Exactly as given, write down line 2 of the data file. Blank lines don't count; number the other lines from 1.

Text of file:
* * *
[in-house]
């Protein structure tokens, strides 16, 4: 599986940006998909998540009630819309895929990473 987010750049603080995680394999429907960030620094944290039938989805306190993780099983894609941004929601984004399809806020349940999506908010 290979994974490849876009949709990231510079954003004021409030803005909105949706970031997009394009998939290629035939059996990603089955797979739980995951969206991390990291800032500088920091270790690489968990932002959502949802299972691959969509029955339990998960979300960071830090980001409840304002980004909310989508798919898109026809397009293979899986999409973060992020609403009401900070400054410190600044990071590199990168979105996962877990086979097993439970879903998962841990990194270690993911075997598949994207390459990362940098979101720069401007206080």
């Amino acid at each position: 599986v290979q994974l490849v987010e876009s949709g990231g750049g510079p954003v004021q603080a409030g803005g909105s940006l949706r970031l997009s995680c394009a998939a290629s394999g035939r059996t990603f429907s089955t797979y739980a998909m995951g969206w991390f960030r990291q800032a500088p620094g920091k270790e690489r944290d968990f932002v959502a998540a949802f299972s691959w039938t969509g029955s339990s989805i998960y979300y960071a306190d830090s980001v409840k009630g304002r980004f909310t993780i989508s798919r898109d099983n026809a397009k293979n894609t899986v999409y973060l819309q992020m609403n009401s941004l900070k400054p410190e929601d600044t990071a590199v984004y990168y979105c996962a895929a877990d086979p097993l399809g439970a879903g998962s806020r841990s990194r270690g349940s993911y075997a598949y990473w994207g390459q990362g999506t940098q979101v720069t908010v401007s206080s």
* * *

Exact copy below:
């Protein structure tokens, strides 16, 4: 599986940006998909998540009630819309895929990473 987010750049603080995680394999429907960030620094944290039938989805306190993780099983894609941004929601984004399809806020349940999506908010 290979994974490849876009949709990231510079954003004021409030803005909105949706970031997009394009998939290629035939059996990603089955797979739980995951969206991390990291800032500088920091270790690489968990932002959502949802299972691959969509029955339990998960979300960071830090980001409840304002980004909310989508798919898109026809397009293979899986999409973060992020609403009401900070400054410190600044990071590199990168979105996962877990086979097993439970879903998962841990990194270690993911075997598949994207390459990362940098979101720069401007206080």